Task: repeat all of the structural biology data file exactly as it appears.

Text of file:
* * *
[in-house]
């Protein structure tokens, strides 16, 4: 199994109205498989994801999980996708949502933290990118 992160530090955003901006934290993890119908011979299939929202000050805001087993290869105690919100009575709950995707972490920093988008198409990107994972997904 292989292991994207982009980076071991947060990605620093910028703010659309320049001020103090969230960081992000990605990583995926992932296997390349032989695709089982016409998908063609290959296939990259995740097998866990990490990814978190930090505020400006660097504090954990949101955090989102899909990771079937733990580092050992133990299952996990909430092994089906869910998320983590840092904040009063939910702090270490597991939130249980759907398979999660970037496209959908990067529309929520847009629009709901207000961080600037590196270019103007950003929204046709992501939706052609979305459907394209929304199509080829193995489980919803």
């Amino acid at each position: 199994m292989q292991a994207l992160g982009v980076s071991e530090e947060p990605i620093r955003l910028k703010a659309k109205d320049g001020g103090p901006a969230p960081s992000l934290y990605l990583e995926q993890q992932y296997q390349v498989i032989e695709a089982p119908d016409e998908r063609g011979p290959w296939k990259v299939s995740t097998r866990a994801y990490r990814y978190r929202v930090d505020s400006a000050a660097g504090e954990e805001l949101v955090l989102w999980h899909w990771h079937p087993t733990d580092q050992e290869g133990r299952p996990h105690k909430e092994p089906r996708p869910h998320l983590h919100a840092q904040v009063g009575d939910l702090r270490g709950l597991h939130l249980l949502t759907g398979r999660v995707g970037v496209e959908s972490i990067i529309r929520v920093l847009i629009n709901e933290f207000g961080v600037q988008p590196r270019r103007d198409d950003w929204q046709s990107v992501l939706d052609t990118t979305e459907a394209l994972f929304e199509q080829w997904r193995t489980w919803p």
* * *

[in-house]
């Protein structure tokens, strides 16, 4: 199994109205498989994801999980996708949502933290990118 992160530090955003901006934290993890119908011979299939929202000050805001087993290869105690919100009575709950995707972490920093988008198409990107994972997904 292989292991994207982009980076071991947060990605620093910028703010659309320049001020103090969230960081992000990605990583995926992932296997390349032989695709089982016409998908063609290959296939990259995740097998866990990490990814978190930090505020400006660097504090954990949101955090989102899909990771079937733990580092050992133990299952996990909430092994089906869910998320983590840092904040009063939910702090270490597991939130249980759907398979999660970037496209959908990067529309929520847009629009709901207000961080600037590196270019103007950003929204046709992501939706052609979305459907394209929304199509080829193995489980919803």
């Amino acid at each position: 199994m292989q292991a994207l992160g982009v980076s071991e530090e947060p990605i620093r955003l910028k703010a659309k109205d320049g001020g103090p901006a969230p960081s992000l934290y990605l990583e995926q993890q992932y296997q390349v498989i032989e695709a089982p119908d016409e998908r063609g011979p290959w296939k990259v299939s995740t097998r866990a994801y990490r990814y978190r929202v930090d505020s400006a000050a660097g504090e954990e805001l949101v955090l989102w999980h899909w990771h079937p087993t733990d580092q050992e290869g133990r299952p996990h105690k909430e092994p089906r996708p869910h998320l983590h919100a840092q904040v009063g009575d939910l702090r270490g709950l597991h939130l249980l949502t759907g398979r999660v995707g970037v496209e959908s972490i990067i529309r929520v920093l847009i629009n709901e933290f207000g961080v600037q988008p590196r270019r103007d198409d950003w929204q046709s990107v992501l939706d052609t990118t979305e459907a394209l994972f929304e199509q080829w997904r193995t489980w919803p």